High-speed train to link Moscow and Kazan

The high-speed trains operate at a speed of 100-155 miles per hour. Source: ITAR-TASS

The high-speed trains operate at a speed of 100-155 miles per hour. Source: ITAR-TASS

The new railway promises to reach Kazan in 3.5 hours, offer competitive pricing to domestic flight alternatives and generate passenger traffic on its own.

Russia’s first high-speed railway between Moscow and Kazan is expected to be built by 2018. The project was approved yesterday at a meeting headed by Vladimir Putin.

Vladimir Yakunin, President of the Russian Railways, said that high-speed train fares would range from 800 rubles ($25) to 8,000 rubles ($252); the train will take 3.5 hours to reach Kazan, compared with the current 11.5 hours.

The meeting introduced dramatic changes to the high-speed railways development program. Kazan and Adler (Sochi) became the two priorities. The 800-kilometer Moscow-Vladimir-Nizhny Novgorod-Cheboksary-Kazan high-speed train service will be Russia’s first high-speed line, said Transport Minister Maxim Sokolov.

The new line will essentially be the first stage of the railway connecting Moscow and Yekaterinburg. The Minister was very cautious when commenting on the construction period.

“If we start working on it in 2013, theoretically, we would have enough time to complete it by the 2018 FIFA World Championship in Russia,” ITAR-TASS quotes Sokolov as saying.

The new railway will require 928 billion rubles ($29.3 billion) in investment, including a state grant of  650 billion rubles ($20.5 billion), said Vladimir Yakunin, President of Russian Railways.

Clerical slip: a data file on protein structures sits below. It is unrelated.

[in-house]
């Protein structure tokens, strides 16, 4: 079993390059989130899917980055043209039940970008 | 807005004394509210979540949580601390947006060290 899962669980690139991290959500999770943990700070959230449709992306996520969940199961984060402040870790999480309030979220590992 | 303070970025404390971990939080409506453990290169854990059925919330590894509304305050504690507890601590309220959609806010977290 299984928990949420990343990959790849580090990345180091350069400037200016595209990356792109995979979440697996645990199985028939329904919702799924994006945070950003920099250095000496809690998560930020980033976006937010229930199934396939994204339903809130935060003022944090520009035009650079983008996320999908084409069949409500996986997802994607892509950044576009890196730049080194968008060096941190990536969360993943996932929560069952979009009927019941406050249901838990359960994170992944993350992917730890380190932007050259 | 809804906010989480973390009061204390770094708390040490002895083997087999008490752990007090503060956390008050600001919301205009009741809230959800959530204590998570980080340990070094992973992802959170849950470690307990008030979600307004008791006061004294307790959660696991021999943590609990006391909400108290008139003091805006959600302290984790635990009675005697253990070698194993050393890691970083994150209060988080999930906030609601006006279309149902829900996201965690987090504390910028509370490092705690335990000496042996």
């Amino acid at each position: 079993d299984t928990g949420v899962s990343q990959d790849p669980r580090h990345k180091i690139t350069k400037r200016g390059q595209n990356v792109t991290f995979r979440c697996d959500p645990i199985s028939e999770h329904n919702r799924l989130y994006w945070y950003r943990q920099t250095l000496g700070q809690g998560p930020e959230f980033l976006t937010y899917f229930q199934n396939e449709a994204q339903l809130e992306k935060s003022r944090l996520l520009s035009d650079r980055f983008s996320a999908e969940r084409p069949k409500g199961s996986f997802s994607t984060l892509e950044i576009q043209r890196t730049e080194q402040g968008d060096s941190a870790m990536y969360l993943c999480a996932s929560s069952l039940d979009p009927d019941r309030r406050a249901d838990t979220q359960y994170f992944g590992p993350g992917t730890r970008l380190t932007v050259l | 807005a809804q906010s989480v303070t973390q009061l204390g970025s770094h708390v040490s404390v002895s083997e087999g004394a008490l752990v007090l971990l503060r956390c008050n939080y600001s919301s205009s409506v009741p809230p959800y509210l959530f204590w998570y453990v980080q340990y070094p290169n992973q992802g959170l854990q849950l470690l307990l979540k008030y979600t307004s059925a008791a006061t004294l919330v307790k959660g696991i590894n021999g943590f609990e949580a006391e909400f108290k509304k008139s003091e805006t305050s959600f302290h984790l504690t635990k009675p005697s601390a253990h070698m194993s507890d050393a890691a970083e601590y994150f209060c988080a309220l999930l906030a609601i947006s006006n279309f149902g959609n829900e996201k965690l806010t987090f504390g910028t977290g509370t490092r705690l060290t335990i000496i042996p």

Private investors and credit institutions are expected to finance the remaining 30 percent needed to buy trains and develop the auxiliary infrastructure. Kazan is not only one of Russia’s main holiday destinations but also the home of one of the country’s most successful special economic zones, Alabuga, and several technoparks.

Yakunin explained that fares would range between one and ten rubles ($.03-$.32) per kilometer, depending on class. The cheapest ticket to Kazan will be available at 800 rubles ($25), and the most expensive will cost up to 8,000 rubles ($252).

To compare: a round trip flight to Kazan starts at 7,300 rubles ($230). In any case, the state will have to offer the railway operator a subsidy as soon as the line is completed, particularly in order to keep the fares low. Mr. Yakunin said that the required subsidy would be 315 billion rubles ($9.9 billion).

The Moscow-St. Petersburg high-speed railway used to be the country’s top priority (the one trillion-ruble VSM-1 train project).

A concession scheme was originally proposed: a consortium of investors was supposed to bid for the right to build the railway and a 30-year operating contract. Yet the project has been postponed indefinitely.

Elena Sakhnova at VTB Capital says that the railway link between Moscow and St. Petersburg with Sapsan trains is already efficient enough. To invest an additional one trillion rubles ($31.5 billion) in the line is unfeasible, even given the plans to separate passenger and freight traffic, the expert says.

Yuri Saakian, General Director of the Institute of Natural Monopolies, adds that a high-speed railway in the Volga Region would not only compete with air transport but also generate passenger traffic on its own.

First published in Russian in Kommersant.

High-speed train to link Moscow and Kazan

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